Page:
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([personal profile] atolnon May. 23rd, 2017 09:30 am)
I like the idea of fully automated luxury communism in theory, but in practice it tends to be messy, and I generally regard it as “the singularity,” but for leftists.

The communism angle I get, but not everything can or should be automated, and the things that can be automated are not always things that we would even want to exist in the first place. For example, I guess, although I think consumer electronics have a pretty substantial benefit, we certainly don’t need to turn them out in the numbers we do currently. The same is true for almost everything, really. I’m not an aesthetic, but FALC feels very much like a “First World” idea, and the First World really has to learn to rein in its consumption because, frankly, we’re acting like embarrassing children about it.

So, large scale industrial automation might be fine, but I feel like when people get hype about automation, what they’re actually getting excited about is the ability to never have to work again. And, you know, I like that idea in principle, but it’s really not practical. I’m not trotting out some concept of “work to eat,” because I think that we’re clearly to a point where not everyone has to work, and we can probably make it so that anyone who can’t, won’t, or doesn’t want to work probably doesn’t have to. That’s good! But it seems likely that there will always be work of one dimension or another to do, and I think the idea of FALC tend to bury that.

How do we address that some people will inevitably be working, but there won’t be enough work in the sense of production for everyone? First, I think that almost everyone does work all the time, and a great deal of it is disregarded because it’s not “productive,” so that’s something we need to account for. Even if they weren’t, we’re not leaving anyone behind. That’s why increasing automation is so troublesome for capitalism - because it’s increasingly trying to locate a workforce and offload its waste and product (often just another form of waste, to be frank) to and on new markets. That’s my principle objection to the universal wage in, say, America. It would functionally turn the US into a plantation state where many of us passively receive the benefits from the continued exploitation of the third world. While I don’t really buy into something like Settlers, this really would create a material reality where the proletariat (a term I’m finding increasingly less useful) working classes in the US into those who effectively direct shareholders in every system of extraction and oppression in US-corporate colonial states.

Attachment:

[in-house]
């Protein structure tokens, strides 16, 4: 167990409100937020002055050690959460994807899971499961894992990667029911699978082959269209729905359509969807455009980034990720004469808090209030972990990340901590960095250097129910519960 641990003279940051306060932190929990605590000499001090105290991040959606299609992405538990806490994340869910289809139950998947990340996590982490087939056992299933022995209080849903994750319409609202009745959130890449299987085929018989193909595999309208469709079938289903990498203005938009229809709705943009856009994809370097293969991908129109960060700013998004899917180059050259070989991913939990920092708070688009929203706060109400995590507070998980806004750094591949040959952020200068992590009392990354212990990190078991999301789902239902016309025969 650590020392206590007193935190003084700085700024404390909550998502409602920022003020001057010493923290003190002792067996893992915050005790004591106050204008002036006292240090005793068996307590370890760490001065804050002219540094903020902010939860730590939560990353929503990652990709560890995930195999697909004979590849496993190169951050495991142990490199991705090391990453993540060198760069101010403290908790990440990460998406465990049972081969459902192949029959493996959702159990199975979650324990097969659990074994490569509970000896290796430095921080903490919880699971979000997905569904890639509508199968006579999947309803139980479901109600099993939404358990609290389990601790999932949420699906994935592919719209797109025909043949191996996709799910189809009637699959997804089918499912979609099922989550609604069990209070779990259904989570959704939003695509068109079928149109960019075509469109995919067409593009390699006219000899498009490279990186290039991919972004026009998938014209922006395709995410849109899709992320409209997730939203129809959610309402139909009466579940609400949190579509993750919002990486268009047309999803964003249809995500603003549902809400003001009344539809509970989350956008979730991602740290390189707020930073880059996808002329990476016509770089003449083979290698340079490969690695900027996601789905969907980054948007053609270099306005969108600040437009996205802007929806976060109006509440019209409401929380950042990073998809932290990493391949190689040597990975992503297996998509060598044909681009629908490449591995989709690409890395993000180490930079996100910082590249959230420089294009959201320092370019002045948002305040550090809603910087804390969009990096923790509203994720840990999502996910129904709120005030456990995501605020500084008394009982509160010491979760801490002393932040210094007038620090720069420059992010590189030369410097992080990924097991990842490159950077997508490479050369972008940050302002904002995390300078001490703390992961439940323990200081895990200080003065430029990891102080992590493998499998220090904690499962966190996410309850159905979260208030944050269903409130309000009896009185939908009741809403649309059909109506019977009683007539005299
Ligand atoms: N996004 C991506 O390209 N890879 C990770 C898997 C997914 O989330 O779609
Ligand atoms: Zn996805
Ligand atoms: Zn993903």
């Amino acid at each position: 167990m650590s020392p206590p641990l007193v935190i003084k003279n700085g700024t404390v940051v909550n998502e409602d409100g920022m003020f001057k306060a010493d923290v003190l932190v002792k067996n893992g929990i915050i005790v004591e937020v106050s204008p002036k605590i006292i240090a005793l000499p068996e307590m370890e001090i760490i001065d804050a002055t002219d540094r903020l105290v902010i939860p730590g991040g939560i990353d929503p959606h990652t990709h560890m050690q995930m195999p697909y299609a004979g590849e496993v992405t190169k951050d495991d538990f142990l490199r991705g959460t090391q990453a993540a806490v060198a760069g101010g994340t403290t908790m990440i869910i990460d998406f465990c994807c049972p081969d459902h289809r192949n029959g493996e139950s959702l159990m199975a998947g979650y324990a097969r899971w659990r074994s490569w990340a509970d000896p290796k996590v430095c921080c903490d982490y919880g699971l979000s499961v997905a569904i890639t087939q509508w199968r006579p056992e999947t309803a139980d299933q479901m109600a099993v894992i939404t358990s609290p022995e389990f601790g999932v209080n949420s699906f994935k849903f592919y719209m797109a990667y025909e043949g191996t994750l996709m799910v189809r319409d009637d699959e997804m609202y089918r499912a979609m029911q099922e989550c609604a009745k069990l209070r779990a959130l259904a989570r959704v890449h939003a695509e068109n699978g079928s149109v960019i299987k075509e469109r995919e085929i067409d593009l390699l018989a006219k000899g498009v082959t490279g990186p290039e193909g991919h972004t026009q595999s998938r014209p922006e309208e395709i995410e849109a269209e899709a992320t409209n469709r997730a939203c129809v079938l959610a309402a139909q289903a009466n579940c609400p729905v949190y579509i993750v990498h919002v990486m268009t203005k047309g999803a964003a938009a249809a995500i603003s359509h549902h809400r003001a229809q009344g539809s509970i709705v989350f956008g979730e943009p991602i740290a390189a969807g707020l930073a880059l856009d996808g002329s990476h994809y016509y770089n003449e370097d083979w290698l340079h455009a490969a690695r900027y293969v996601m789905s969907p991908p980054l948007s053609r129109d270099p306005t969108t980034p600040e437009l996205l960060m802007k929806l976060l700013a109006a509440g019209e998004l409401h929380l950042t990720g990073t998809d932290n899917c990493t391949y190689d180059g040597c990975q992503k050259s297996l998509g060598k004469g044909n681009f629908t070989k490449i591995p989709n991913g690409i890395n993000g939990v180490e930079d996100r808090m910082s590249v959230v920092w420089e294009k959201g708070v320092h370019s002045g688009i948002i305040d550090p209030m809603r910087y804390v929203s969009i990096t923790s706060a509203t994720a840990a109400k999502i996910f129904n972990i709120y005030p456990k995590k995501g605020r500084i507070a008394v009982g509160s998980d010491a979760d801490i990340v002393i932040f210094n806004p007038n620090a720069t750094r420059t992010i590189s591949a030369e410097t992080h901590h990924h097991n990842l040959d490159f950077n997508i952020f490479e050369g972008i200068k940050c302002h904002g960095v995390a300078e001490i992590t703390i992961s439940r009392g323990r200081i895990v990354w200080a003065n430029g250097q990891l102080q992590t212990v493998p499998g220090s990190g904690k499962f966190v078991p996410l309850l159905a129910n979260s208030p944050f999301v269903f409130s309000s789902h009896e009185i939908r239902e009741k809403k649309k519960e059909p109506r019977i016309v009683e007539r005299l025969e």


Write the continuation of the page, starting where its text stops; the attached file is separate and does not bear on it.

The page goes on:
The Musks, Bezos, and Zuckerburgs are thinking ahead, and there’s little doubt that they expect to be the new post-industrial god-kings after this late-stage capitalism gambit crumbles, and it’s generally pretty clear what their agenda is. It’s true that capitalism in the form it has taken now can’t last; heavy automation and digitization have taken an incredible toll on who can be “allowed” to work and what can even be effectively sold anymore. Because they’re in a very good position to simply buy out what’s left of the US infrastructure when the time comes, it seems unlikely that there will be anyone to stop them, regardless of how problematic their agenda will actually be.
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